SF Express delivers 10pc rise in share price on trading debut in Shenzhen under new identity
SF says it expects to report 57.5 billion yuan of sales for 2016, up 19.5pc from a year earlier. Profits for last year were expected to jump 280pc to 4.2bn yuan
Shares in SF Express, mainland China’s largest express delivery company, soared by their daily 10 per cent limit in Shenzhen on Friday when they traded for the first time after taking over and renaming a rare earth trader.
The stock, under its previous name of Maanshan Dingtai Rare Earth & New Material Co, had jumped for the fourth day this week, then on Friday surged 10 per cent under its new identity to a 17-week high of 55.21 yuan (HK$62.33) on the Shenzhen exchange.
The company’s capitalisation was valued at 231 billion yuan (US$33.4 billion) based on the closing price Friday.
Wang Wei, chairman and founder of SF, who holds about 65 per cent of the firm, saw his personal net worth swell to nearly 150 billion yuan.
“It was no surprise because the investing public was convinced of its earnings and growth potential,” said He Yan, a hedge fund manager with Shanghai Shiva Investment. “The delivery service sector is still a market where fierce competition will continue.”
SF engineered a backdoor listing via buying out Maanshan before injecting its assets into the listed vehicle.
It was the fourth major delivery company in China to get a listing status on the mainland through reverse merger deals.
ZTO Express, one of the top five mainland delivery firms, conducted an initial public offering in New York last October.
SF said in a filing that it was expected to report 57.5 billion yuan of sales for 2016, up 19.5 per cent from a year earlier. Profits for last year were expected to jump 280 per cent to 4.2 billion yuan.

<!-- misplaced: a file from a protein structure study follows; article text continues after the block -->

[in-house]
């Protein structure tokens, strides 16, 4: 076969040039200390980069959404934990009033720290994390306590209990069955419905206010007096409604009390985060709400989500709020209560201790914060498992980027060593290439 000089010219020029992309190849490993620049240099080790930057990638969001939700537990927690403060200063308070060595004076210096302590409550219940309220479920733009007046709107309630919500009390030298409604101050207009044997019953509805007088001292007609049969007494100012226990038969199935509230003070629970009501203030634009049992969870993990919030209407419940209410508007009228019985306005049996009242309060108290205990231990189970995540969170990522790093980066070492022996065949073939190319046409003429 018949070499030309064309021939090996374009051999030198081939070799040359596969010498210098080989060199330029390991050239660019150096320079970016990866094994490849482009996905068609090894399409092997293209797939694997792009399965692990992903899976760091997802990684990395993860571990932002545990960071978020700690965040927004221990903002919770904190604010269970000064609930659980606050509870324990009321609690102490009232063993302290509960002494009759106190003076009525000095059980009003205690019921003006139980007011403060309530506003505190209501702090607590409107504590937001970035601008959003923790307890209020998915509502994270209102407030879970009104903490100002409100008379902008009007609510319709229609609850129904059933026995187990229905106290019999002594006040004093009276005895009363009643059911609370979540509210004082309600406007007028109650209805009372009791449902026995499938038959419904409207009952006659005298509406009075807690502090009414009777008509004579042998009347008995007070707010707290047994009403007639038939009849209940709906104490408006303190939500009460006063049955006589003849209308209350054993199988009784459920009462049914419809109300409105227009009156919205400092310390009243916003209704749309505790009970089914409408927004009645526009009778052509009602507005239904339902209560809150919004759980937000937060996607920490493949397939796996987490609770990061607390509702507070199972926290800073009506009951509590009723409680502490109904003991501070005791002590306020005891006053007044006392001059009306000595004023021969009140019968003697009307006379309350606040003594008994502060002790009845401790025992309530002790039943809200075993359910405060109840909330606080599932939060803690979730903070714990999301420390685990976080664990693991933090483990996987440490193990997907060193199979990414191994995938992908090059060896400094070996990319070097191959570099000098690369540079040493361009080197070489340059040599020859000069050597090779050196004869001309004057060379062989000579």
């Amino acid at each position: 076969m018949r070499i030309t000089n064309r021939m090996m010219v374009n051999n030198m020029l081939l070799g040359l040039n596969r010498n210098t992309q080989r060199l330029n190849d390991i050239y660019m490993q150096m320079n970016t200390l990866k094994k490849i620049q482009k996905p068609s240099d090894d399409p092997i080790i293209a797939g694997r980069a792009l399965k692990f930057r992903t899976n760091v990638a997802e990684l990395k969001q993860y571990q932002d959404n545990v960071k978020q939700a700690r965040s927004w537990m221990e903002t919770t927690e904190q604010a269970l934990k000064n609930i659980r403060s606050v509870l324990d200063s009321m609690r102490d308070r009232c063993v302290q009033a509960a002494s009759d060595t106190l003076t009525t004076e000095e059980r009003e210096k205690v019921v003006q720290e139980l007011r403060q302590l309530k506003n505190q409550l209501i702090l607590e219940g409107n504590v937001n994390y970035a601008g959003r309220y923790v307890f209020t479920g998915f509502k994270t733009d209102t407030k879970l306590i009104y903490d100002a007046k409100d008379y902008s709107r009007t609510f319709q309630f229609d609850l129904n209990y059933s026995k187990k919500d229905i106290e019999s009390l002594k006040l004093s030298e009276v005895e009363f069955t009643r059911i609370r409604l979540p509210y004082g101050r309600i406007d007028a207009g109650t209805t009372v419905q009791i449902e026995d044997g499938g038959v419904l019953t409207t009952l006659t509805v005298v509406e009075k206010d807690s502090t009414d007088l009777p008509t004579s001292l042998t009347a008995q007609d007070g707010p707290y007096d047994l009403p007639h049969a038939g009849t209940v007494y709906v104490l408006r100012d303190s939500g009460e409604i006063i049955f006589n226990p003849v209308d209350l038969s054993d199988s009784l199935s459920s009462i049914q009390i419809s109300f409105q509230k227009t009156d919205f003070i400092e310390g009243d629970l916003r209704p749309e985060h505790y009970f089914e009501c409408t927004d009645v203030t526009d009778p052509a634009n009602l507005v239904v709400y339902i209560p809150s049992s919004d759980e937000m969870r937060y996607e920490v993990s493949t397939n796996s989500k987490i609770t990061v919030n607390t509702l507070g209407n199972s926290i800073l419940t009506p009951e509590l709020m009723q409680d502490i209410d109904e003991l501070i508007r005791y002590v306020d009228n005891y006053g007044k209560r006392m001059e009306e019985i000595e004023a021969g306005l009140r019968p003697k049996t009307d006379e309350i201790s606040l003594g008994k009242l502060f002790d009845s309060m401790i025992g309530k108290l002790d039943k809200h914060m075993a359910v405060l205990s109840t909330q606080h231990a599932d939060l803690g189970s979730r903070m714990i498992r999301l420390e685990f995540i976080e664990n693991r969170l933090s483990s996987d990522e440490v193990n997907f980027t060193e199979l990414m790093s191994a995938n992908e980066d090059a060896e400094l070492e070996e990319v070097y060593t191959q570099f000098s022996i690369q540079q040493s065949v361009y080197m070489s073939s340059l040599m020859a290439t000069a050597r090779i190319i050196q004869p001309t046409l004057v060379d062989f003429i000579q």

China’s strong e-commerce business has been driving demand for delivery services in the past decade.
According to internet consultancy iResearch, 60 billion parcel deliveries will be needed to be handled in China by 2020, from 20.7 billion in 2015.
The top five privately-owned delivery firms took the lion’s share of the business, handing a combined 18.5 billion deliveries last year.
But they are also facing narrower profit margins and a labour shortage amid the fast-growing businesses.
Average prices dropped from 28.5 yuan per delivery in 2007 to 13.4 yuan last year.
After the Chinese New Year in early February, mainland media reported that a large number of parcels were undelivered at some firms due to lack of workers.
Labourers were increasingly complaining about being underpaid, according to Henan Business Daily.
“More consolidation in the delivery sector will take place in the coming years as cutthroat competition will force out small players,” said Zhao Xiaomin, an angel investor and independent researcher in China’s logistics sector. “Leading companies are supposed to use sophisticated technology and facilities to turn the industry into a technology-intensive, rather than labour-intensive one.”
Mainland China has more than 8 million logistics firms, 90 per cent of which are small-scale or individually owned. Analysts believe millions of the small express firms won’t survive cut-throat competition in coming years as larger rivals enhance their efficiency and expand their geographic coverage.